anonymous
  • anonymous
Using the first three terms of the Maclaurin's series, what is the value of cos(π/2)?
Mathematics
katieb
  • katieb
I got my questions answered at brainly.com in under 10 minutes. Go to brainly.com now for free help!
At vero eos et accusamus et iusto odio dignissimos ducimus qui blanditiis praesentium voluptatum deleniti atque corrupti quos dolores et quas molestias excepturi sint occaecati cupiditate non provident, similique sunt in culpa qui officia deserunt mollitia animi, id est laborum et dolorum fuga. Et harum quidem rerum facilis est et expedita distinctio. Nam libero tempore, cum soluta nobis est eligendi optio cumque nihil impedit quo minus id quod maxime placeat facere possimus, omnis voluptas assumenda est, omnis dolor repellendus. Itaque earum rerum hic tenetur a sapiente delectus, ut aut reiciendis voluptatibus maiores alias consequatur aut perferendis doloribus asperiores repellat.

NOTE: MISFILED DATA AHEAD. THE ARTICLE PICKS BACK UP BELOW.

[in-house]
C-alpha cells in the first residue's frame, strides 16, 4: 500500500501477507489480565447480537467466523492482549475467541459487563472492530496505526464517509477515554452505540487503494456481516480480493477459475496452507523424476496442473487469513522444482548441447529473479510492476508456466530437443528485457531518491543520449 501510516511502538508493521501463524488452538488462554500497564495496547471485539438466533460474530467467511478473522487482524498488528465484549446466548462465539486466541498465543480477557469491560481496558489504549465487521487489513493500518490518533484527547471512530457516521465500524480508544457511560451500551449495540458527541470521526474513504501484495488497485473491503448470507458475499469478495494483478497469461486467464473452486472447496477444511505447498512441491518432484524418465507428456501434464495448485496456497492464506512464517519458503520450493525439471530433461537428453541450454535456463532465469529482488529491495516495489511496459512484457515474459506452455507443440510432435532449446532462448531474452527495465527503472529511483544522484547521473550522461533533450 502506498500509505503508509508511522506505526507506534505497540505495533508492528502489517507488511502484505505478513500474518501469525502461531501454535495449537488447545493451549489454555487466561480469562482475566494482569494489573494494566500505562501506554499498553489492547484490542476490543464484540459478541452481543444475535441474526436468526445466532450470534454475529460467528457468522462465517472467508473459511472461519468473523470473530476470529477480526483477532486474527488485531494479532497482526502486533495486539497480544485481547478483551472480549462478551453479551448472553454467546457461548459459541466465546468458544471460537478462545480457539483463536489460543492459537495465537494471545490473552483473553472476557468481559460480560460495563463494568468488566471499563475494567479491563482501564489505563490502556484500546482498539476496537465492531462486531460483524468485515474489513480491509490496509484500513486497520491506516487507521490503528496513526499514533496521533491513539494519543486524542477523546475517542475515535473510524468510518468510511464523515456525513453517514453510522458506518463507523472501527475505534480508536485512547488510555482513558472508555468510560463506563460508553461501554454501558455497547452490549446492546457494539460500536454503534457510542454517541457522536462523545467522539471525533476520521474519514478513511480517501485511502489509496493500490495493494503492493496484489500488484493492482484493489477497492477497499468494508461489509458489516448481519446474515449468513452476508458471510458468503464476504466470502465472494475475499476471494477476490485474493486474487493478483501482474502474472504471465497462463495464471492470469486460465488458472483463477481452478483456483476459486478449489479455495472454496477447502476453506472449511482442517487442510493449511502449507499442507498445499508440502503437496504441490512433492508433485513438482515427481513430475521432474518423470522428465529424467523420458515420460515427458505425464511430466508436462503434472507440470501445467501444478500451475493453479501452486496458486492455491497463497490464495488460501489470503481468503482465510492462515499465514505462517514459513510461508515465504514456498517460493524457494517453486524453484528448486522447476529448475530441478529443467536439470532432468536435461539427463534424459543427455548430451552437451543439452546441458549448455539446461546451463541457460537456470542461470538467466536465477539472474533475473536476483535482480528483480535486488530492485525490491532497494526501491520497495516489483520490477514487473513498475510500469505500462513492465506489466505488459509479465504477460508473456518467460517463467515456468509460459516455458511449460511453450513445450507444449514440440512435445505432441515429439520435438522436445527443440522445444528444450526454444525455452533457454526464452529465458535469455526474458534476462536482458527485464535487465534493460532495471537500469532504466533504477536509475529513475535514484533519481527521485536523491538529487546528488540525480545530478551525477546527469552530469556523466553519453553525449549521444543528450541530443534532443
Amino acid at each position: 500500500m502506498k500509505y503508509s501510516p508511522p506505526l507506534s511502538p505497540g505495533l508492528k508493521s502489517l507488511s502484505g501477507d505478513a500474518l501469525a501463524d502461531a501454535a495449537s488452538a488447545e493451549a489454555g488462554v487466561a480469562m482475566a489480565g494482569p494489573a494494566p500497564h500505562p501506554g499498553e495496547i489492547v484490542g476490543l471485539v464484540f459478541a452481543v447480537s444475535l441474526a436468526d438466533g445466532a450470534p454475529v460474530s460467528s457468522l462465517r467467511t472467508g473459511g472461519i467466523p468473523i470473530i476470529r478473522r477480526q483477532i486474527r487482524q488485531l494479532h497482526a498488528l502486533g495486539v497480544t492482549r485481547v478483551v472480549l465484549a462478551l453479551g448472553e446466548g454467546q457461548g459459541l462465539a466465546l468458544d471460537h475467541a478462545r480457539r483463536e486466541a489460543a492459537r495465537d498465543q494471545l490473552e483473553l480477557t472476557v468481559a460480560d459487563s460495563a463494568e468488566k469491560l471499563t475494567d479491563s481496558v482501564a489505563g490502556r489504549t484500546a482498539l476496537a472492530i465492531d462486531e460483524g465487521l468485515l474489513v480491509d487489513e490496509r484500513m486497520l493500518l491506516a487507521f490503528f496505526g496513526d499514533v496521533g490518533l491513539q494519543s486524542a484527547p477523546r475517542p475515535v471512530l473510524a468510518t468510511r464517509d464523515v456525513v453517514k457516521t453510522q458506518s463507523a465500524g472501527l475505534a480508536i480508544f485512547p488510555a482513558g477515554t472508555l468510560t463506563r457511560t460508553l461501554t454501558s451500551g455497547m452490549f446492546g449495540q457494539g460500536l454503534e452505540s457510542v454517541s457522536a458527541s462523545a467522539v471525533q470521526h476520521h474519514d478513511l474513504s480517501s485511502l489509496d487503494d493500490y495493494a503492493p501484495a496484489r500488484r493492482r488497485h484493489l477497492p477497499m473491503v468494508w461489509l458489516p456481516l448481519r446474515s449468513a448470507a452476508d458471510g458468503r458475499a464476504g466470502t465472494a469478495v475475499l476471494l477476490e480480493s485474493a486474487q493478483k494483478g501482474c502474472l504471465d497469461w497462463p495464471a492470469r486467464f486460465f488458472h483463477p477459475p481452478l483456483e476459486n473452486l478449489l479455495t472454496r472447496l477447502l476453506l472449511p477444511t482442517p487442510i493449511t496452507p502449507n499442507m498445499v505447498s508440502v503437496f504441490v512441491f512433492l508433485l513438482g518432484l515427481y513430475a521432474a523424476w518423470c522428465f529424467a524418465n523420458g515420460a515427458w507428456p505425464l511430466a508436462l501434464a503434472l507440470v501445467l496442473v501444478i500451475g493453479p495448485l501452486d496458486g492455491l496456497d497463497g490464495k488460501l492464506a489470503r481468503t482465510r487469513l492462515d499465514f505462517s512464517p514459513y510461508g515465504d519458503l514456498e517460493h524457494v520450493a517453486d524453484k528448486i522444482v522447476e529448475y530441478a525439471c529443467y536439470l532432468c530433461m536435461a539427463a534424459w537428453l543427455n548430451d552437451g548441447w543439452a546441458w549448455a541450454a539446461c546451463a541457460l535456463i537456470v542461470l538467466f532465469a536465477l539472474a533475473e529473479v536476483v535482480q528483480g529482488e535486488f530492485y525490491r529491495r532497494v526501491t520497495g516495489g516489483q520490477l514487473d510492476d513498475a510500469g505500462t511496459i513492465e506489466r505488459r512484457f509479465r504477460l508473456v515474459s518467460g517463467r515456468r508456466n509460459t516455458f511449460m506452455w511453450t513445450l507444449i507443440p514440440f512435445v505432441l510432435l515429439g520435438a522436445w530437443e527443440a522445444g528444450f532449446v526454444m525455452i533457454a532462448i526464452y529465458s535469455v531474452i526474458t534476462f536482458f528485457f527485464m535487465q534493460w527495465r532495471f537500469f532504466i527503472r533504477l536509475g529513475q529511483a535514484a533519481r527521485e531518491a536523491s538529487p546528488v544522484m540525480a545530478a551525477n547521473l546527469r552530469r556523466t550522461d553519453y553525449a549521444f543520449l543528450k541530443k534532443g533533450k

Get this expert

answer on brainly

SEE EXPERT ANSWER

Get your free account and access expert answers to this
and thousands of other questions

anonymous
  • anonymous
Do you know how to find the MacLaurin/Taylor series of cos(x)?
anonymous
  • anonymous
No!!
anonymous
  • anonymous
Here's the general form: MacLaurin series of f(x) centered about x=0: \[f(0) + f'(0)*x + \frac{f''(0)*x^2}{2!} + \frac{f'''(0)*x^3}{3!} + ... + \frac{f^n(0)*x^n}{n!} + ...\] Use this to find the MacLaurin series of cos(x). You should notice a pattern pretty quickly, and since you're only using the first three terms, you want to plug π/2 for x after you get the series.

Looking for something else?

Not the answer you are looking for? Search for more explanations.

More answers

anonymous
  • anonymous
Thank you !!
anonymous
  • anonymous
Sorry, the general term should be f^(n) instead of f^n, because you're taking the n-th derivative of the function at 0. No problem. :)
anonymous
  • anonymous
O.K.

Looking for something else?

Not the answer you are looking for? Search for more explanations.